Individual and Family Therapy

People often compare individual vs. family therapy and ask which is better for the treatment of their mental health. In reality, it isn’t worth comparing the two because each therapy is beneficial and has unique advantages.

Individual And Family Therapy

OPA Behavioral Health has an excellent team of Licensed Clinicians, Registered Interns, and Master’s Level Practitioners who provide psychotherapy services under the supervision of Katie Cutchin, LCSW, Director of Therapy Services. Our counseling services include:

– cognitive behavioral therapy
– psychotherapy
– talk therapy
– anger management
– couples & marriage counseling
– parenting classes
– EMDR therapy
– Telehealth therapy only for ages 10 and older

Individual therapy is a type of psychotherapy in which a mental health professional such as a Therapist works one-on-one with a client to provide personal support to work through mental, emotional, social, and behavioral health challenges. Individual therapy may also be referred to as talk therapy, counseling, or psychotherapy.

Individual therapy offers many benefits to those struggling with mental health disorders. If you choose to receive individual therapy, some benefits you may experience are:

  • Individualized emotional support and counseling catered to your unique needs
  • A private outlet for self-expression, free from the fear of judgment from family or peers
  • An opportunity to focus exclusively on your personal growth and healing with the help of a dedicated professional therapist
  • Addressing all of your biological, psychological, social, and emotional needs.
  • Building healthy coping strategies and problem-solving skills, learning to recognize and reframe harmful and unhelpful thinking, identifying triggers for specific symptoms, uncovering underlying traumas that may be contributing to your symptoms, and creating a safety plan and relapse prevention strategy

When comparing individual vs. family therapy, they differ in that family therapy focuses on the family unit as a whole. The family is considered a system of different parts. A change in one part will create a change in the whole. This means that when one person in the family struggles with a mental health condition, all members of the family can be affected.

Family refers to a group of two or more people with a close emotional bond. Family looks different for everyone, and as such, family therapy can look different as well. It can involve parents, siblings, spouses, aunts and uncles, in-laws, grandparents, stepchildren, extended family members, and other relatives.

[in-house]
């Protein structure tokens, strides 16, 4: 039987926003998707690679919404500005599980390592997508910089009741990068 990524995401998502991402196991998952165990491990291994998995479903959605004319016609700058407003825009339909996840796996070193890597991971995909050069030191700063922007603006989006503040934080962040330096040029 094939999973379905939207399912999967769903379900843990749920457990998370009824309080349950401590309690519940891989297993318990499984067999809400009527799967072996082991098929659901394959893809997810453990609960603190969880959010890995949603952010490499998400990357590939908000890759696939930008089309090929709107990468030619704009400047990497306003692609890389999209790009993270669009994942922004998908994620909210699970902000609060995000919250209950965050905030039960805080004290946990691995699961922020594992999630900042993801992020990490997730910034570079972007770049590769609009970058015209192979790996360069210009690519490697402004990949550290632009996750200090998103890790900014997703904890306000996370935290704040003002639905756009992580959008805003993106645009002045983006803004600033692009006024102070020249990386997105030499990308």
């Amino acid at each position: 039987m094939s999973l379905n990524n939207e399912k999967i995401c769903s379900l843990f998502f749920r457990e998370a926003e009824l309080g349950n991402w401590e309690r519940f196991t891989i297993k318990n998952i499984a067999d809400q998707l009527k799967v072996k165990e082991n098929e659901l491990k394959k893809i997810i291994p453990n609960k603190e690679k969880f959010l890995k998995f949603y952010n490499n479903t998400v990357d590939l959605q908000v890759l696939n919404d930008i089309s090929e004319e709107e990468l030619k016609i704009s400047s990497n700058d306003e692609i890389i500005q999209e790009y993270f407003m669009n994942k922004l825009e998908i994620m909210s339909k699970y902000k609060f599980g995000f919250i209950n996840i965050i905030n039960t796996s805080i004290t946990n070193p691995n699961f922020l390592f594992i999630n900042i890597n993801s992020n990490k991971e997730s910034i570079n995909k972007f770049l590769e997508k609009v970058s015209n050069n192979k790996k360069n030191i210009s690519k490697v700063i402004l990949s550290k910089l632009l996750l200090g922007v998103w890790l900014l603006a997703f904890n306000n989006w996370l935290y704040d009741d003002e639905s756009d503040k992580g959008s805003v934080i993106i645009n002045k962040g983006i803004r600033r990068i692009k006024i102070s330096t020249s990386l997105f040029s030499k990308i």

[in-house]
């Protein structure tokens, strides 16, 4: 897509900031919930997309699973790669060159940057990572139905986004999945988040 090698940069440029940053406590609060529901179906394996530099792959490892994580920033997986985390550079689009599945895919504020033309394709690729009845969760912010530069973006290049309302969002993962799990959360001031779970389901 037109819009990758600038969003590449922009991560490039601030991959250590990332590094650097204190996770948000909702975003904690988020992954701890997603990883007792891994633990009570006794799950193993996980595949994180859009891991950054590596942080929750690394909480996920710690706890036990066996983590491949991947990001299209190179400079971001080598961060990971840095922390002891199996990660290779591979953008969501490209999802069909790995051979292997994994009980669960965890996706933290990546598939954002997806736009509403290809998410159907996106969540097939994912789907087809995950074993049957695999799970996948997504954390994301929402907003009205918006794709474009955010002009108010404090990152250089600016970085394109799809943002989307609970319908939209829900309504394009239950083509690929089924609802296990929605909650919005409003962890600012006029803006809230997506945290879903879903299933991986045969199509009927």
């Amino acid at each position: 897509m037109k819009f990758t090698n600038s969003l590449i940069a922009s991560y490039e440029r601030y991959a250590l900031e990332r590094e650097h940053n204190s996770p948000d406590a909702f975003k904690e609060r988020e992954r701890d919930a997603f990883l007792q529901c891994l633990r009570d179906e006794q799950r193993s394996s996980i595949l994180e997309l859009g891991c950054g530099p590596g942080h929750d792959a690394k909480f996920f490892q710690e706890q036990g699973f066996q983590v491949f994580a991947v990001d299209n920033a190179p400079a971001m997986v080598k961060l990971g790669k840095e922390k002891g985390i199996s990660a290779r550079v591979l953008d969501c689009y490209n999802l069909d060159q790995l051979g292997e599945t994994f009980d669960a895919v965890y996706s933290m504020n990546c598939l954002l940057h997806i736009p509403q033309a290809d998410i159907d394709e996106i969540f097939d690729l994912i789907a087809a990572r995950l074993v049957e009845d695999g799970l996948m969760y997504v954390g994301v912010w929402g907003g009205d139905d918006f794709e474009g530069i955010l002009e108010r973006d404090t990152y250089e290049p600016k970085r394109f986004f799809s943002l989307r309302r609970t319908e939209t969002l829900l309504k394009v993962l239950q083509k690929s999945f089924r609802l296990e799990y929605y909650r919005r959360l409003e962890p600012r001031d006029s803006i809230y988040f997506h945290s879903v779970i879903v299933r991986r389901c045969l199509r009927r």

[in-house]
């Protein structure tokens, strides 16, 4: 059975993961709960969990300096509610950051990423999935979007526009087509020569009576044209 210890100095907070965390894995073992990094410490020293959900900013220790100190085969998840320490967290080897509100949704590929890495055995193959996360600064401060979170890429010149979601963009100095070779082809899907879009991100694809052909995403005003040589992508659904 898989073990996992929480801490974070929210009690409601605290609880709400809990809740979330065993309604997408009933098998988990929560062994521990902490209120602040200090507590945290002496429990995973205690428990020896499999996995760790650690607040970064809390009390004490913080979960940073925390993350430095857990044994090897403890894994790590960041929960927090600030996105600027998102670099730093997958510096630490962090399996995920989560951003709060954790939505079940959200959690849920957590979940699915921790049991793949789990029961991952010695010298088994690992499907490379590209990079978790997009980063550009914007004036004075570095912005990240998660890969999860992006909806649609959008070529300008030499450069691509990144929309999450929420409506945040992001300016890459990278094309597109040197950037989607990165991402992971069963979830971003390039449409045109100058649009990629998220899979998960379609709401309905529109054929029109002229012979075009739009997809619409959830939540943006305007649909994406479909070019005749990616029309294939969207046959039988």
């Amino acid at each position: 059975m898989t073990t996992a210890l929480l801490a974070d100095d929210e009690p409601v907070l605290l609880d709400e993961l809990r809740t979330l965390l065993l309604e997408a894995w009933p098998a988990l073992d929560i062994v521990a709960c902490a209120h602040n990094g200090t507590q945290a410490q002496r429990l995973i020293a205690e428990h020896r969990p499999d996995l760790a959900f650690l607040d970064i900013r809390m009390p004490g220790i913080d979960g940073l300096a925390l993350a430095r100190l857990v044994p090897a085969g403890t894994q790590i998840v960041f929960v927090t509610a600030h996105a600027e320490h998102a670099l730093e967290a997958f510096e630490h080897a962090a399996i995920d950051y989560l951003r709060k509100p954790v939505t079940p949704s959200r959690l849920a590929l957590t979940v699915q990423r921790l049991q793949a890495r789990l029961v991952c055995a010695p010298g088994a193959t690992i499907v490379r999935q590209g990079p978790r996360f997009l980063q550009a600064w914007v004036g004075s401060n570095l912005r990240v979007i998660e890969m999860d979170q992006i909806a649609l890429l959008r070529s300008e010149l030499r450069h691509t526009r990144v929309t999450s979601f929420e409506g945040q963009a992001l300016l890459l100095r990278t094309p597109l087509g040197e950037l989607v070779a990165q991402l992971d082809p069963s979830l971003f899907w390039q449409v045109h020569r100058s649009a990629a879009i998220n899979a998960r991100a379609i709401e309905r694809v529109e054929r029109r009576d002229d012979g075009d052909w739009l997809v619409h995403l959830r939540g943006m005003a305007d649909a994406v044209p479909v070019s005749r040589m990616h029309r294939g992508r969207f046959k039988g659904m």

Family therapy has two main goals. The first goal is to help everyone in the family learn to provide a healthy level of support to the person struggling with mental health conditions (while also setting healthy boundaries). The second goal of family therapy is to promote familial healing and strengthen the emotional health of the entire family structure as a whole.

Family therapy may be beneficial if you struggle with a mental health disorder. Some benefits you and your family may experience are:

  • Better treatment outcomes—research indicates that treatment programs that include family therapy have better outcomes than those that do not.
  • Benefits for the whole family—family therapy provides benefits to the whole family, not just the individual struggling with the mental health condition.
  • Reduction of the burden of stress on other family members.
  • Decrease in the risk of dropping out of treatment.
  • Promotion of long-term recovery and discouragement of relapse.
  • Increase in medication adherence and reduction in psychiatric symptoms.
  • Creation of lasting change through family members helping to improve client motivation.
  • Potential for generational healing—family therapy can help families break generational patterns that contribute to unhealthy dynamics.
  • Positive effects on client engagement in treatment.

There is no one-size-fits-all approach to therapy and treatment. A comprehensive treatment plan usually integrates several different therapeutic modalities to provide care that addresses all aspects of your experience: physical, mental, emotional, social, and spiritual. Treatment may include individual therapy, family therapy, group therapy, medication, and peer-support programs.

Proper assessment is an important first step in creating an individualized treatment plan that is tailored to your unique needs. When you first seek out treatment, you will undergo a biopsychosocial evaluation to determine all of the factors affecting your mental health condition. This will include a thorough medical and family history, past traumatic experiences, and a chronological record of past symptoms. This initial assessment will not be the only one during the treatment process, however. Treatment plans must be continually monitored and assessed for effectiveness so that treatment is meeting your ever-changing needs.

If you or a loved one are considering individual and/or family therapy, contact us at 407-851-5121 to get the help you need today.

Unfortunately, at this time we do not offer the following services: